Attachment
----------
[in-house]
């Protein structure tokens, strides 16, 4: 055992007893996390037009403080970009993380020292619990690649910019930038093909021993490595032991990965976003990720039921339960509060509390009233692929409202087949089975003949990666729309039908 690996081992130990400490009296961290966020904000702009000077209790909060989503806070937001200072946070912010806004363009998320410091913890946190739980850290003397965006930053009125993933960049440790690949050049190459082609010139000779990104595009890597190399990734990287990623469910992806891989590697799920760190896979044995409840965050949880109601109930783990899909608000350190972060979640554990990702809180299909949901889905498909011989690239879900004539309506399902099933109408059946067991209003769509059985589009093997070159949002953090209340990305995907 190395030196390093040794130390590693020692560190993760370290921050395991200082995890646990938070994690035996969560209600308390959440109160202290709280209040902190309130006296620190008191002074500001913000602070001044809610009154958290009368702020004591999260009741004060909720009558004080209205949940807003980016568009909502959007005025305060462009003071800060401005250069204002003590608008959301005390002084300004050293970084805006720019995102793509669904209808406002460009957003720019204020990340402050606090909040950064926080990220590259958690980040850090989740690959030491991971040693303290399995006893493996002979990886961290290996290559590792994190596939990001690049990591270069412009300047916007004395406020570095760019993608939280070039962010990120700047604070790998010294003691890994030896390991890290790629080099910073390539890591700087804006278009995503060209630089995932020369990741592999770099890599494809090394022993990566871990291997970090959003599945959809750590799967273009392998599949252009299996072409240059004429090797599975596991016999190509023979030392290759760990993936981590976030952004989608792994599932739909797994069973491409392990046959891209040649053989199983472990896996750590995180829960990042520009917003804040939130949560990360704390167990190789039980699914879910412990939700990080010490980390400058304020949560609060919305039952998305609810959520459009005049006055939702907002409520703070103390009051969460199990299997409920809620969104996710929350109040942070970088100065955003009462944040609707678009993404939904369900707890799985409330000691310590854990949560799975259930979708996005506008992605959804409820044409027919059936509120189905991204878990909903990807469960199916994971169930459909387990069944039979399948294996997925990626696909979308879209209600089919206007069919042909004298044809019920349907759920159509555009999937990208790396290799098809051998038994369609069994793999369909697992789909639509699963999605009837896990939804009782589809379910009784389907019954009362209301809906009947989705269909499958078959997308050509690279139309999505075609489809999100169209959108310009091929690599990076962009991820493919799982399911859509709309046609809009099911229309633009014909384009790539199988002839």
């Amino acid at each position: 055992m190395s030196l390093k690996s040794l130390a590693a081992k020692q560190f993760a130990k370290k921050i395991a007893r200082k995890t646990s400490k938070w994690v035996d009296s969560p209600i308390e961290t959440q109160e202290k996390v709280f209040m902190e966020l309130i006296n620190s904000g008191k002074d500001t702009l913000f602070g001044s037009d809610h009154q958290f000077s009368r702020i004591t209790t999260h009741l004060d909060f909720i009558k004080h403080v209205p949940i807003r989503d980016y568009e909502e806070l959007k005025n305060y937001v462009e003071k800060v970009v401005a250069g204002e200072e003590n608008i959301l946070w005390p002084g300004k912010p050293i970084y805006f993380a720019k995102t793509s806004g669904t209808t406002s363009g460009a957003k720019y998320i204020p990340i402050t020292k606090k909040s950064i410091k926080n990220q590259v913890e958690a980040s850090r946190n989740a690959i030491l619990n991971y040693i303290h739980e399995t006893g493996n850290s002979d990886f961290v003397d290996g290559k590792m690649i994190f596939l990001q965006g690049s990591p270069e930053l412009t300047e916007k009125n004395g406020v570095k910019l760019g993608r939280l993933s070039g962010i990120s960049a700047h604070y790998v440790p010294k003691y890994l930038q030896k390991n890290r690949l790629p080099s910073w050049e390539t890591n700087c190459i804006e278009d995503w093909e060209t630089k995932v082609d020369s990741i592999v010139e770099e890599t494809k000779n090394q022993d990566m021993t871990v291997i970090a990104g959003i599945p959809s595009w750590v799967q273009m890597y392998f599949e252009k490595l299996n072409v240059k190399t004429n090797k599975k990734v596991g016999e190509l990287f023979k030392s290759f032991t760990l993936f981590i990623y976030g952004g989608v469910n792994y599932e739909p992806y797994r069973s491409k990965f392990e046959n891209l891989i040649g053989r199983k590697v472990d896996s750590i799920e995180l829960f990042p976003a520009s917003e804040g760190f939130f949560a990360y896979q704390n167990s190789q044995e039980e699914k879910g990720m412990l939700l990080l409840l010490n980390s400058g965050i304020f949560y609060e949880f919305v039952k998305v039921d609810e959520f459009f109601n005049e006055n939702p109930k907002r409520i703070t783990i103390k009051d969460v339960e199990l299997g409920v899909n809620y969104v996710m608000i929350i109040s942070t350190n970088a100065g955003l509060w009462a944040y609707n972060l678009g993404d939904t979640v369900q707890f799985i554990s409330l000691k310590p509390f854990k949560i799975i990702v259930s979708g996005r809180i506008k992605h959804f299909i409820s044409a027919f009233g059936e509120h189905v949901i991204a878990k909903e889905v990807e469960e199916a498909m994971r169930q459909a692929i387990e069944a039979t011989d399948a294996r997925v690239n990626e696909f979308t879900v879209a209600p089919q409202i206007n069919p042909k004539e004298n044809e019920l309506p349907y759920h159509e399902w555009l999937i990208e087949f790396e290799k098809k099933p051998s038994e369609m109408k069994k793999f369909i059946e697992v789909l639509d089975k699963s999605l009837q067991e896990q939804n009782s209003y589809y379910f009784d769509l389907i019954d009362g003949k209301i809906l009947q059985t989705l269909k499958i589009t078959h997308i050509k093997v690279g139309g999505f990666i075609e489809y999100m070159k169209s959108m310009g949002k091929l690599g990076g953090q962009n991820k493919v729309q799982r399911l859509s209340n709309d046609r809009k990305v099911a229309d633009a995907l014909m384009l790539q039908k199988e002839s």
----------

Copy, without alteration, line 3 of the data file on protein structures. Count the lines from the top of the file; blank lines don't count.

């Amino acid at each position: 055992m190395s030196l390093k690996s040794l130390a590693a081992k020692q560190f993760a130990k370290k921050i395991a007893r200082k995890t646990s400490k938070w994690v035996d009296s969560p209600i308390e961290t959440q109160e202290k996390v709280f209040m902190e966020l309130i006296n620190s904000g008191k002074d500001t702009l913000f602070g001044s037009d809610h009154q958290f000077s009368r702020i004591t209790t999260h009741l004060d909060f909720i009558k004080h403080v209205p949940i807003r989503d980016y568009e909502e806070l959007k005025n305060y937001v462009e003071k800060v970009v401005a250069g204002e200072e003590n608008i959301l946070w005390p002084g300004k912010p050293i970084y805006f993380a720019k995102t793509s806004g669904t209808t406002s363009g460009a957003k720019y998320i204020p990340i402050t020292k606090k909040s950064i410091k926080n990220q590259v913890e958690a980040s850090r946190n989740a690959i030491l619990n991971y040693i303290h739980e399995t006893g493996n850290s002979d990886f961290v003397d290996g290559k590792m690649i994190f596939l990001q965006g690049s990591p270069e930053l412009t300047e916007k009125n004395g406020v570095k910019l760019g993608r939280l993933s070039g962010i990120s960049a700047h604070y790998v440790p010294k003691y890994l930038q030896k390991n890290r690949l790629p080099s910073w050049e390539t890591n700087c190459i804006e278009d995503w093909e060209t630089k995932v082609d020369s990741i592999v010139e770099e890599t494809k000779n090394q022993d990566m021993t871990v291997i970090a990104g959003i599945p959809s595009w750590v799967q273009m890597y392998f599949e252009k490595l299996n072409v240059k190399t004429n090797k599975k990734v596991g016999e190509l990287f023979k030392s290759f032991t760990l993936f981590i990623y976030g952004g989608v469910n792994y599932e739909p992806y797994r069973s491409k990965f392990e046959n891209l891989i040649g053989r199983k590697v472990d896996s750590i799920e995180l829960f990042p976003a520009s917003e804040g760190f939130f949560a990360y896979q704390n167990s190789q044995e039980e699914k879910g990720m412990l939700l990080l409840l010490n980390s400058g965050i304020f949560y609060e949880f919305v039952k998305v039921d609810e959520f459009f109601n005049e006055n939702p109930k907002r409520i703070t783990i103390k009051d969460v339960e199990l299997g409920v899909n809620y969104v996710m608000i929350i109040s942070t350190n970088a100065g955003l509060w009462a944040y609707n972060l678009g993404d939904t979640v369900q707890f799985i554990s409330l000691k310590p509390f854990k949560i799975i990702v259930s979708g996005r809180i506008k992605h959804f299909i409820s044409a027919f009233g059936e509120h189905v949901i991204a878990k909903e889905v990807e469960e199916a498909m994971r169930q459909a692929i387990e069944a039979t011989d399948a294996r997925v690239n990626e696909f979308t879900v879209a209600p089919q409202i206007n069919p042909k004539e004298n044809e019920l309506p349907y759920h159509e399902w555009l999937i990208e087949f790396e290799k098809k099933p051998s038994e369609m109408k069994k793999f369909i059946e697992v789909l639509d089975k699963s999605l009837q067991e896990q939804n009782s209003y589809y379910f009784d769509l389907i019954d009362g003949k209301i809906l009947q059985t989705l269909k499958i589009t078959h997308i050509k093997v690279g139309g999505f990666i075609e489809y999100m070159k169209s959108m310009g949002k091929l690599g990076g953090q962009n991820k493919v729309q799982r399911l859509s209340n709309d046609r809009k990305v099911a229309d633009a995907l014909m384009l790539q039908k199988e002839s």